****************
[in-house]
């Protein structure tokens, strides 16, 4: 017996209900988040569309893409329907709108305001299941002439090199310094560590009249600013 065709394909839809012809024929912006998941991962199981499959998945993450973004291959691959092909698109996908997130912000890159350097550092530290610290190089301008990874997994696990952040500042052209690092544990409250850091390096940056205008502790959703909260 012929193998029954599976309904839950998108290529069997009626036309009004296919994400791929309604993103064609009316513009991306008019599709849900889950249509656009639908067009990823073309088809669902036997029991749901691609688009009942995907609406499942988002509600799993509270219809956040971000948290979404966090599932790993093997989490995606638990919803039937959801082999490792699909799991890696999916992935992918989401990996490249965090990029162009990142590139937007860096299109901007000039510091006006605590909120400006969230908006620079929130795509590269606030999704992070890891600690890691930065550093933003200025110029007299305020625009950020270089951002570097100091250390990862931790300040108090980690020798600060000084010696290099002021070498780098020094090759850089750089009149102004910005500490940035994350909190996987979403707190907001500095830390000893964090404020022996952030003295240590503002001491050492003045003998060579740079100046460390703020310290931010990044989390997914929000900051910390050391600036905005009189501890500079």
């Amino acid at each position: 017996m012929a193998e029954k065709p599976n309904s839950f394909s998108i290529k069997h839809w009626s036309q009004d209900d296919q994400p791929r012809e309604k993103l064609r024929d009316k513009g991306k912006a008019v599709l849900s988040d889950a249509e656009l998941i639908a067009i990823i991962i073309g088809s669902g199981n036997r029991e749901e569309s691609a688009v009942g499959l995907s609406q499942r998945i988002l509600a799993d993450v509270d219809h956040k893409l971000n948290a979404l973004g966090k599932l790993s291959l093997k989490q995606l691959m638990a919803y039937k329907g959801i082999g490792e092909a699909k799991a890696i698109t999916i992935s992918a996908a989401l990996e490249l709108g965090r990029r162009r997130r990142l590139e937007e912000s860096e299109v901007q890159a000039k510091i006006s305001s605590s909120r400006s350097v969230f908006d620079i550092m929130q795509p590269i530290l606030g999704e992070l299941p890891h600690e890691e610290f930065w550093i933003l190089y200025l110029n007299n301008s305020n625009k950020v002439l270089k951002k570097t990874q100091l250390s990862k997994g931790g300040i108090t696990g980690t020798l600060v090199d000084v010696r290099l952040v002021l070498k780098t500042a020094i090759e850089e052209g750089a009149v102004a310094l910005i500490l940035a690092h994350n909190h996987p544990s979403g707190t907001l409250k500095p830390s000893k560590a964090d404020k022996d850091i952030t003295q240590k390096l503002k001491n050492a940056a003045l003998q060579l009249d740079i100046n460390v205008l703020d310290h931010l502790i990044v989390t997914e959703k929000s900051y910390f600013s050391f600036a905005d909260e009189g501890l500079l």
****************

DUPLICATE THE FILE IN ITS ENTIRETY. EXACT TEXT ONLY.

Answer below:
[in-house]
């Protein structure tokens, strides 16, 4: 017996209900988040569309893409329907709108305001299941002439090199310094560590009249600013 065709394909839809012809024929912006998941991962199981499959998945993450973004291959691959092909698109996908997130912000890159350097550092530290610290190089301008990874997994696990952040500042052209690092544990409250850091390096940056205008502790959703909260 012929193998029954599976309904839950998108290529069997009626036309009004296919994400791929309604993103064609009316513009991306008019599709849900889950249509656009639908067009990823073309088809669902036997029991749901691609688009009942995907609406499942988002509600799993509270219809956040971000948290979404966090599932790993093997989490995606638990919803039937959801082999490792699909799991890696999916992935992918989401990996490249965090990029162009990142590139937007860096299109901007000039510091006006605590909120400006969230908006620079929130795509590269606030999704992070890891600690890691930065550093933003200025110029007299305020625009950020270089951002570097100091250390990862931790300040108090980690020798600060000084010696290099002021070498780098020094090759850089750089009149102004910005500490940035994350909190996987979403707190907001500095830390000893964090404020022996952030003295240590503002001491050492003045003998060579740079100046460390703020310290931010990044989390997914929000900051910390050391600036905005009189501890500079």
């Amino acid at each position: 017996m012929a193998e029954k065709p599976n309904s839950f394909s998108i290529k069997h839809w009626s036309q009004d209900d296919q994400p791929r012809e309604k993103l064609r024929d009316k513009g991306k912006a008019v599709l849900s988040d889950a249509e656009l998941i639908a067009i990823i991962i073309g088809s669902g199981n036997r029991e749901e569309s691609a688009v009942g499959l995907s609406q499942r998945i988002l509600a799993d993450v509270d219809h956040k893409l971000n948290a979404l973004g966090k599932l790993s291959l093997k989490q995606l691959m638990a919803y039937k329907g959801i082999g490792e092909a699909k799991a890696i698109t999916i992935s992918a996908a989401l990996e490249l709108g965090r990029r162009r997130r990142l590139e937007e912000s860096e299109v901007q890159a000039k510091i006006s305001s605590s909120r400006s350097v969230f908006d620079i550092m929130q795509p590269i530290l606030g999704e992070l299941p890891h600690e890691e610290f930065w550093i933003l190089y200025l110029n007299n301008s305020n625009k950020v002439l270089k951002k570097t990874q100091l250390s990862k997994g931790g300040i108090t696990g980690t020798l600060v090199d000084v010696r290099l952040v002021l070498k780098t500042a020094i090759e850089e052209g750089a009149v102004a310094l910005i500490l940035a690092h994350n909190h996987p544990s979403g707190t907001l409250k500095p830390s000893k560590a964090d404020k022996d850091i952030t003295q240590k390096l503002k001491n050492a940056a003045l003998q060579l009249d740079i100046n460390v205008l703020d310290h931010l502790i990044v989390t997914e959703k929000s900051y910390f600013s050391f600036a905005d909260e009189g501890l500079l």